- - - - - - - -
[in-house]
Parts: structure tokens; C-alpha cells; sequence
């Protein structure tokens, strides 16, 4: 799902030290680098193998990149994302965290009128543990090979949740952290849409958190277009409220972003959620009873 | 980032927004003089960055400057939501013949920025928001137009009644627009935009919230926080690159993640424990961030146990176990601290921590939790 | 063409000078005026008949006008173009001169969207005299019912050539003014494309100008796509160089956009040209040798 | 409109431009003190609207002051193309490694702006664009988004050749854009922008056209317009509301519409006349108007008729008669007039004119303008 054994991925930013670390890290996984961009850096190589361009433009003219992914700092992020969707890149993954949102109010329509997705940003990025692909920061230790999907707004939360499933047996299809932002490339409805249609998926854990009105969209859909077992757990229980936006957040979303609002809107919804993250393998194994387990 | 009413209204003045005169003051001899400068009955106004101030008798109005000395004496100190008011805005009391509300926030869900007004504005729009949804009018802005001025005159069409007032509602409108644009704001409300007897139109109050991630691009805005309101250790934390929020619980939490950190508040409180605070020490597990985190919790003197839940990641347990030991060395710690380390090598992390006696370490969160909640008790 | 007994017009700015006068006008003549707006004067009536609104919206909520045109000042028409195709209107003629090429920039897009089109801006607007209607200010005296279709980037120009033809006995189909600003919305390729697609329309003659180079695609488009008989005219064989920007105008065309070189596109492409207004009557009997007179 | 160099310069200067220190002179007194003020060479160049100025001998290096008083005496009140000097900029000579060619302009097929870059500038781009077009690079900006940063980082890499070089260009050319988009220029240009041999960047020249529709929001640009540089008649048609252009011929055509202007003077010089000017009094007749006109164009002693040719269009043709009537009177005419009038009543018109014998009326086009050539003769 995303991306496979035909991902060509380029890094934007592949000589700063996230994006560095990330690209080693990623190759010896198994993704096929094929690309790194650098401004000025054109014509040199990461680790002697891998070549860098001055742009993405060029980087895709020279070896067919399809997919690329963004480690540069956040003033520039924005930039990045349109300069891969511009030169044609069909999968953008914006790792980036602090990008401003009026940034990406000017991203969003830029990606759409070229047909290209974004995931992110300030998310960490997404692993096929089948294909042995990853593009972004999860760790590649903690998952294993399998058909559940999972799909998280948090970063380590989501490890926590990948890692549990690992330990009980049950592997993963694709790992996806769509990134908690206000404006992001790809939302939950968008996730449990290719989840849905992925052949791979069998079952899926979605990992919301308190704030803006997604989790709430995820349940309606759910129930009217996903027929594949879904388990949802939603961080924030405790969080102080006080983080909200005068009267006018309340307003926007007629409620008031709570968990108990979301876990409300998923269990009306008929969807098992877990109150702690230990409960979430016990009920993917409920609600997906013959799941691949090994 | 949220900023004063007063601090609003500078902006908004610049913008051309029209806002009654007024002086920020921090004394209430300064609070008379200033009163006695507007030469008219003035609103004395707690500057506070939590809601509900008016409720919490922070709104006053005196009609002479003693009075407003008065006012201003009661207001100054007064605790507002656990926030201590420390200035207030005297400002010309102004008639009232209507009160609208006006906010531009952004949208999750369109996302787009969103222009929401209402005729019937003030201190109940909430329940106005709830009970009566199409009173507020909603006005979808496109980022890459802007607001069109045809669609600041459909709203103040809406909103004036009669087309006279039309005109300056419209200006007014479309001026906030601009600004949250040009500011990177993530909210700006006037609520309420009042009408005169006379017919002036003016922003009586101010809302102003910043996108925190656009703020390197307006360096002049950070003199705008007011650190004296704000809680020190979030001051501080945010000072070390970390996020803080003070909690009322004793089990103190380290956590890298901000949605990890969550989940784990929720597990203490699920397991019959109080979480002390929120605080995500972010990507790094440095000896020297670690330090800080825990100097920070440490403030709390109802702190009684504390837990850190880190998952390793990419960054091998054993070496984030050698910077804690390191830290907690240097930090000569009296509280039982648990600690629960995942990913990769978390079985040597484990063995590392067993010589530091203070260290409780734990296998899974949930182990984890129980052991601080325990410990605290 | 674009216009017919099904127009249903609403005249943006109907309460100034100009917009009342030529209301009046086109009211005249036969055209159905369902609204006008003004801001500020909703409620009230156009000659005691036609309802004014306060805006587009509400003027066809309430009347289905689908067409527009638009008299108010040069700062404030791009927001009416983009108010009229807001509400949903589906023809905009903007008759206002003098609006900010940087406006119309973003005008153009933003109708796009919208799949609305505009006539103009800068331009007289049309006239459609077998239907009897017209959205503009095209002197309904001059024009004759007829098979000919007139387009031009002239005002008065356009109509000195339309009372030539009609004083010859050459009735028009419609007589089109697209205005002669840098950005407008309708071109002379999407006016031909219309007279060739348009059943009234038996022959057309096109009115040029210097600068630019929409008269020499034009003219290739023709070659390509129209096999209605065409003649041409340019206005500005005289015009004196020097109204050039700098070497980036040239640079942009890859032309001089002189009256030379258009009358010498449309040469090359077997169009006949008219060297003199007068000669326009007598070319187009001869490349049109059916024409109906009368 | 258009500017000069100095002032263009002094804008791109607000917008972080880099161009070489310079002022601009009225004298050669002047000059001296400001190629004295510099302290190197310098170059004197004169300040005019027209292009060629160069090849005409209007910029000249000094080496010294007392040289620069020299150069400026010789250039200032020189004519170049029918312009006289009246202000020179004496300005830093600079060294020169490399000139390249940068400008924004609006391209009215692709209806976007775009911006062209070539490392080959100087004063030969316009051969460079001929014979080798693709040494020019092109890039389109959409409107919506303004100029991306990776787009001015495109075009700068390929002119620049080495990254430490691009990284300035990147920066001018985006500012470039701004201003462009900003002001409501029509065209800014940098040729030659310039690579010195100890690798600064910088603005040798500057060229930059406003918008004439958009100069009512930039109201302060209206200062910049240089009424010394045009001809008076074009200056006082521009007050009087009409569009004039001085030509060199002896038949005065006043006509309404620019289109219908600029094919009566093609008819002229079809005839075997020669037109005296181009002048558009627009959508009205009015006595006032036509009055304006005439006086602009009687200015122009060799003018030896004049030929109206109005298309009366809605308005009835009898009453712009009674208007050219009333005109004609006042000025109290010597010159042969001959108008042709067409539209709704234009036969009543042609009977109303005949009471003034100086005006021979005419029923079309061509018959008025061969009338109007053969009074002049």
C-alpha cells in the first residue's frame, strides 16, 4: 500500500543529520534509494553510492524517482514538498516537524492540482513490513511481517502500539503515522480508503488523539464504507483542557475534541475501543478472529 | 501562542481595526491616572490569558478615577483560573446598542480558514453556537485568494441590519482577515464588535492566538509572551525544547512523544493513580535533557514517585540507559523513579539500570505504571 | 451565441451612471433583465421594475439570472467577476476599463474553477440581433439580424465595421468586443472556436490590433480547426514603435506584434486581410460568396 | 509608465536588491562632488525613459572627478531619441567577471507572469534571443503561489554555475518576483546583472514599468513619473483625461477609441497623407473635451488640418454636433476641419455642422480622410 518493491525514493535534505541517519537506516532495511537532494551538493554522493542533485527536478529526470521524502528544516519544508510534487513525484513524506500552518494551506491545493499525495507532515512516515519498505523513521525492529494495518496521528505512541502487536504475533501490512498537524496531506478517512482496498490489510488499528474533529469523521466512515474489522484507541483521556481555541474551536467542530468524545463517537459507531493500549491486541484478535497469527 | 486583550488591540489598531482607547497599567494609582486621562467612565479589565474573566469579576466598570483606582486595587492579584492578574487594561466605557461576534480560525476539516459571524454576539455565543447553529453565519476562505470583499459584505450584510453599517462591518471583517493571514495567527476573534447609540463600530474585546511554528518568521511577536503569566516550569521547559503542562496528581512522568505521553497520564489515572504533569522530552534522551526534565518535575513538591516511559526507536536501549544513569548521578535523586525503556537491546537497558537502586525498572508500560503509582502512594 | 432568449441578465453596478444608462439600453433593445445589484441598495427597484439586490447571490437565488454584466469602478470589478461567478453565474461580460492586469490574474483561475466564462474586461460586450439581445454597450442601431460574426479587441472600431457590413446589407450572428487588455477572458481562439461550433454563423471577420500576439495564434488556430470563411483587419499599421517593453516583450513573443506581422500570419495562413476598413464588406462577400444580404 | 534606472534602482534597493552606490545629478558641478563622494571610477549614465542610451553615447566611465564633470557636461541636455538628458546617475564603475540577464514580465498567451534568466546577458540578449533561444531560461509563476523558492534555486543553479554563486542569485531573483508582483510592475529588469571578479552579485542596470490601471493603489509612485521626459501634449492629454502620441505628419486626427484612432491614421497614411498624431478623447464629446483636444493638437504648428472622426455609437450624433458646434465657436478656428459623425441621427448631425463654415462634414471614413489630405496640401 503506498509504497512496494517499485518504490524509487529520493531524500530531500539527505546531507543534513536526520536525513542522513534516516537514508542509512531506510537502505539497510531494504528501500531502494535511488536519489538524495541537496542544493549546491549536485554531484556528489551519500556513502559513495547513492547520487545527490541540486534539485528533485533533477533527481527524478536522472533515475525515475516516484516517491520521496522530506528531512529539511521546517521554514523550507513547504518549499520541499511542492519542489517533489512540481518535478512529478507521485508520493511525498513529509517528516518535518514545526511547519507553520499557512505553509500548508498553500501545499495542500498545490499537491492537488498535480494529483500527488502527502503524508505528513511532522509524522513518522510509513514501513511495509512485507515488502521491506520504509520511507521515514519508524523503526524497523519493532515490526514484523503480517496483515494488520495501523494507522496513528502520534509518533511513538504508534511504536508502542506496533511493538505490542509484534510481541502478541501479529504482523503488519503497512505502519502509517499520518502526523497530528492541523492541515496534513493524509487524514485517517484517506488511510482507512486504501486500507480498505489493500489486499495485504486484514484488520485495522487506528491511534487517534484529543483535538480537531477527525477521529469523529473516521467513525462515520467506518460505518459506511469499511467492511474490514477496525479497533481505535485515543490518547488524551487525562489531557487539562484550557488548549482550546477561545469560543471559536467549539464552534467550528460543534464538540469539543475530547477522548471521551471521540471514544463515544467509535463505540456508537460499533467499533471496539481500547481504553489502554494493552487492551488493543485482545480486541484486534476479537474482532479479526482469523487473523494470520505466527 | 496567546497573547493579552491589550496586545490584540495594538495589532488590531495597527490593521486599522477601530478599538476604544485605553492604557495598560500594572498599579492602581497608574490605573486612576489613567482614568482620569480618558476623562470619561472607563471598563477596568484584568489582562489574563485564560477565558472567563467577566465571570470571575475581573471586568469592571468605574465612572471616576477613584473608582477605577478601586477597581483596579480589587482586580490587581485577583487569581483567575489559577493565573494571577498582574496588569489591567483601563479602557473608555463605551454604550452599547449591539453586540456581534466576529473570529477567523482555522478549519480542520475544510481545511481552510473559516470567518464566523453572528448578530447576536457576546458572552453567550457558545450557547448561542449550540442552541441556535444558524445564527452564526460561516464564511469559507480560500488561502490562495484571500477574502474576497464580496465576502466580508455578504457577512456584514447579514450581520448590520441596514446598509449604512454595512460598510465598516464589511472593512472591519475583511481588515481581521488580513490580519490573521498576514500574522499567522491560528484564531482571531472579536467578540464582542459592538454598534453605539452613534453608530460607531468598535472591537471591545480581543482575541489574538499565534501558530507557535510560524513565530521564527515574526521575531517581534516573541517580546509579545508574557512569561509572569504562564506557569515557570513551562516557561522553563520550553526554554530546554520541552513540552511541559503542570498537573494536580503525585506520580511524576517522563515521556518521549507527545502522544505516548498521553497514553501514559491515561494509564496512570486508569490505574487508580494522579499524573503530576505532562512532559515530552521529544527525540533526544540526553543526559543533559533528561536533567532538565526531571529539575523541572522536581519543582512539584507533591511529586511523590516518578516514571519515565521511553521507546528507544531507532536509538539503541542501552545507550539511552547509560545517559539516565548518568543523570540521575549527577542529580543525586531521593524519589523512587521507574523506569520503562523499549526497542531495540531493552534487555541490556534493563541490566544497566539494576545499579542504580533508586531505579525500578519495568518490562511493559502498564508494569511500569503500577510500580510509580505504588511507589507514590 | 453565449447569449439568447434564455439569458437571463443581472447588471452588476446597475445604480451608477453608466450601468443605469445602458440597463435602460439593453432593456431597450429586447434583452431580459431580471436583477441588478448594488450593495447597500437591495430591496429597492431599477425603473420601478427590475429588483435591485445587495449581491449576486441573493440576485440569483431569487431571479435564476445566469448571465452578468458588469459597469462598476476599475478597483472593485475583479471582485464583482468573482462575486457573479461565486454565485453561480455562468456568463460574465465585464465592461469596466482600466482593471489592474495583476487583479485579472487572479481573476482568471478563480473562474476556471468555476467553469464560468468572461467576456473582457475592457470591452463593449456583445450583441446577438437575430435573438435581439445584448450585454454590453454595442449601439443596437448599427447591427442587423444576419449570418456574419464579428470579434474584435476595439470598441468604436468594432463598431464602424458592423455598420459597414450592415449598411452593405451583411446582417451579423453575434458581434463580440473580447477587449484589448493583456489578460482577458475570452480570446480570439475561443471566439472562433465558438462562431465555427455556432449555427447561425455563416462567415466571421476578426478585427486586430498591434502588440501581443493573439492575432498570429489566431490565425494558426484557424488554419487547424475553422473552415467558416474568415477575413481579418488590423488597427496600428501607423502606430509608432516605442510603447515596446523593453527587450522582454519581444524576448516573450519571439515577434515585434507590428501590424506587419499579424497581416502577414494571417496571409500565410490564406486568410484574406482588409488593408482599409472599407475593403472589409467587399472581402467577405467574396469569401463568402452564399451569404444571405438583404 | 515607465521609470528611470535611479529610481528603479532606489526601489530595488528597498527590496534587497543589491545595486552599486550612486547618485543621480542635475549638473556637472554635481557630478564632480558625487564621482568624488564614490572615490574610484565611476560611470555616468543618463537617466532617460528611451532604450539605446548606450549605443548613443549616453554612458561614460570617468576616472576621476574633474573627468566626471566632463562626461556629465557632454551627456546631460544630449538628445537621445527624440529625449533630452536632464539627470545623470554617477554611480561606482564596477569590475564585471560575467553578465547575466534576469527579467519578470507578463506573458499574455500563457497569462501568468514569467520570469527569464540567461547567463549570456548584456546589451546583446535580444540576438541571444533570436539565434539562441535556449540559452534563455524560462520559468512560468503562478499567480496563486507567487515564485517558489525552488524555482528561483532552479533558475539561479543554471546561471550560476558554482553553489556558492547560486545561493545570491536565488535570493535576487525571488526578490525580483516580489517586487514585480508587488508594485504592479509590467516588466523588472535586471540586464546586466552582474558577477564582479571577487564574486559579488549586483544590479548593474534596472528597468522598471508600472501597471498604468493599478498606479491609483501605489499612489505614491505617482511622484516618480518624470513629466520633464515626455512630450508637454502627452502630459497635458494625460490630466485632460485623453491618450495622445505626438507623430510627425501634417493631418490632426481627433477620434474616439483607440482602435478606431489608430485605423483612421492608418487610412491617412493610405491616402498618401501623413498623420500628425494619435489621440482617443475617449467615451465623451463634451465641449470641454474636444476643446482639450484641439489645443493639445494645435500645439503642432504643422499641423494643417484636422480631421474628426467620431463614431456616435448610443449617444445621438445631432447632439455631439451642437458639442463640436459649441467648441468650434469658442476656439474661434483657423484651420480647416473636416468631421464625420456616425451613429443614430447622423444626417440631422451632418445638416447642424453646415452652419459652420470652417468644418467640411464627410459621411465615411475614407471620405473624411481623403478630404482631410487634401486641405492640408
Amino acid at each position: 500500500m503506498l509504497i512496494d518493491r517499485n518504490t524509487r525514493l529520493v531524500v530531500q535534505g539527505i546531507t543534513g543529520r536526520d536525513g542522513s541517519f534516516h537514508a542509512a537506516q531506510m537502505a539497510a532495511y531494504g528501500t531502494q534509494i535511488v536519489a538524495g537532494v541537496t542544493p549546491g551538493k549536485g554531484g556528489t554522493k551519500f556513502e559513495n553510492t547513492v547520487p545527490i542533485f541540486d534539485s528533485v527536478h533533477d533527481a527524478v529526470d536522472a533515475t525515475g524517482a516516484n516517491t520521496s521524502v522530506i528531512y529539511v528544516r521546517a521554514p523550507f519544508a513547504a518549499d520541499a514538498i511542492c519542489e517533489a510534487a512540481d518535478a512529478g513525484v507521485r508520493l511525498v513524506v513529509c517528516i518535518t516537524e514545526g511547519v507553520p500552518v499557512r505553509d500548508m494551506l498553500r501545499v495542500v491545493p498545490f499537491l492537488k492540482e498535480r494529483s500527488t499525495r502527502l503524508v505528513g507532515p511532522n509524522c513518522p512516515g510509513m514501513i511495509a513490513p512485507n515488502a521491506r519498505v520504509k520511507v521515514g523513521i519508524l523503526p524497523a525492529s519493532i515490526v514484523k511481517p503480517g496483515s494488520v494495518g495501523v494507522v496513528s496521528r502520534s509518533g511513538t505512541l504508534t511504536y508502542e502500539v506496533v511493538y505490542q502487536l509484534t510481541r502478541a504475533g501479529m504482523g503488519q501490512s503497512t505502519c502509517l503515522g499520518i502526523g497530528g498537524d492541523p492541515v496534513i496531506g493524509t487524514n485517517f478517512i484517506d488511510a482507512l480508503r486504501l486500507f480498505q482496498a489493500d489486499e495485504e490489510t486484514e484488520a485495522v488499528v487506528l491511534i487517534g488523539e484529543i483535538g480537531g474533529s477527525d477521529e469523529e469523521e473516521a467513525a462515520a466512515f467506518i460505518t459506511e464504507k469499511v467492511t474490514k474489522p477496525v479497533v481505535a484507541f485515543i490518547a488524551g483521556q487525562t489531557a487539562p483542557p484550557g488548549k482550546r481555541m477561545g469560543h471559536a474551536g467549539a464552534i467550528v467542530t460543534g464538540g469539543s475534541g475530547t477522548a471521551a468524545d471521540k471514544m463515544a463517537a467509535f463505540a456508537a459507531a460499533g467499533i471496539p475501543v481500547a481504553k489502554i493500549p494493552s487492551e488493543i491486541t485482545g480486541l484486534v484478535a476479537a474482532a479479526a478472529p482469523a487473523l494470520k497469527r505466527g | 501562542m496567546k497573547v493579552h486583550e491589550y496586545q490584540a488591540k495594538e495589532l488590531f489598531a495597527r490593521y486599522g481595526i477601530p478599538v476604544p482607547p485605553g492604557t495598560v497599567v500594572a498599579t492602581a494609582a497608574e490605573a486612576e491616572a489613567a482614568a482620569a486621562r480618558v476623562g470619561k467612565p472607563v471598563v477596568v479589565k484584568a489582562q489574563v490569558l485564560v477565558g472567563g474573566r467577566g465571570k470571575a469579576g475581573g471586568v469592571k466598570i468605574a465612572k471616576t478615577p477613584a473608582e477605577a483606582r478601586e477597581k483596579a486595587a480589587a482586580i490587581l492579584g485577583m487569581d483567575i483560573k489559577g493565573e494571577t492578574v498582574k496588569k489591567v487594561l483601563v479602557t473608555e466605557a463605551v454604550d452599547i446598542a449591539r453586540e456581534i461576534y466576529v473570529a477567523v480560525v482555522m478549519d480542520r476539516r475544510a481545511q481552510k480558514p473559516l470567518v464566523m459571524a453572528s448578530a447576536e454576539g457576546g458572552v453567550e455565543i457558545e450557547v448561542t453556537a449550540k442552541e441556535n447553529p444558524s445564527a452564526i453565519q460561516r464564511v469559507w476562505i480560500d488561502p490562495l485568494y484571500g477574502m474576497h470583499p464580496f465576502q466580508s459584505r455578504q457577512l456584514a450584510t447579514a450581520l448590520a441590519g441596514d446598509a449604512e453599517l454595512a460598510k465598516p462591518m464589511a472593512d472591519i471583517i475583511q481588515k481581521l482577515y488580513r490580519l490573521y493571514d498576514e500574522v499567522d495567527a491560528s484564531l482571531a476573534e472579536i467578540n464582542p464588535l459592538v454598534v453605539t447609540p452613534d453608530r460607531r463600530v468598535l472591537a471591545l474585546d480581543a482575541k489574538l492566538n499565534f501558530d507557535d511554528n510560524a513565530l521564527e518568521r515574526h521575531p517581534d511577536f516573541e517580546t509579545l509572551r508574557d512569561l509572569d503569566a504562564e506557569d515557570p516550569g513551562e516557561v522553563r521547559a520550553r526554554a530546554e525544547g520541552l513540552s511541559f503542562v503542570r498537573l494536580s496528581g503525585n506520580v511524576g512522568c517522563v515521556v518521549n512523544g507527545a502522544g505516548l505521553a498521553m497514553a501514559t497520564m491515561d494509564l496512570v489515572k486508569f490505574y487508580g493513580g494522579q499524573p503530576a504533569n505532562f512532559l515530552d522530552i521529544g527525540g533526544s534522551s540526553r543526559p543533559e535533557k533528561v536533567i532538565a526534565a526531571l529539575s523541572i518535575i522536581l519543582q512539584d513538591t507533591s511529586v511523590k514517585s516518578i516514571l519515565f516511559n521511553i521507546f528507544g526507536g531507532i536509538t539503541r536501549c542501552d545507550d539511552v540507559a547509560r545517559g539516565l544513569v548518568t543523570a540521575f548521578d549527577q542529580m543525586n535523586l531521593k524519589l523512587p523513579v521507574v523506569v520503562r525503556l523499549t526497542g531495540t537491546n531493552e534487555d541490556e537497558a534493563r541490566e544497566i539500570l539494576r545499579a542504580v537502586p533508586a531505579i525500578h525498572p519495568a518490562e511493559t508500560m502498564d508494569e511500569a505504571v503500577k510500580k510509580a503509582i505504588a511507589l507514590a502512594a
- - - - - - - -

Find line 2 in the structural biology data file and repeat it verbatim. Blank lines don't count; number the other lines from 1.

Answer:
Parts: structure tokens; C-alpha cells; sequence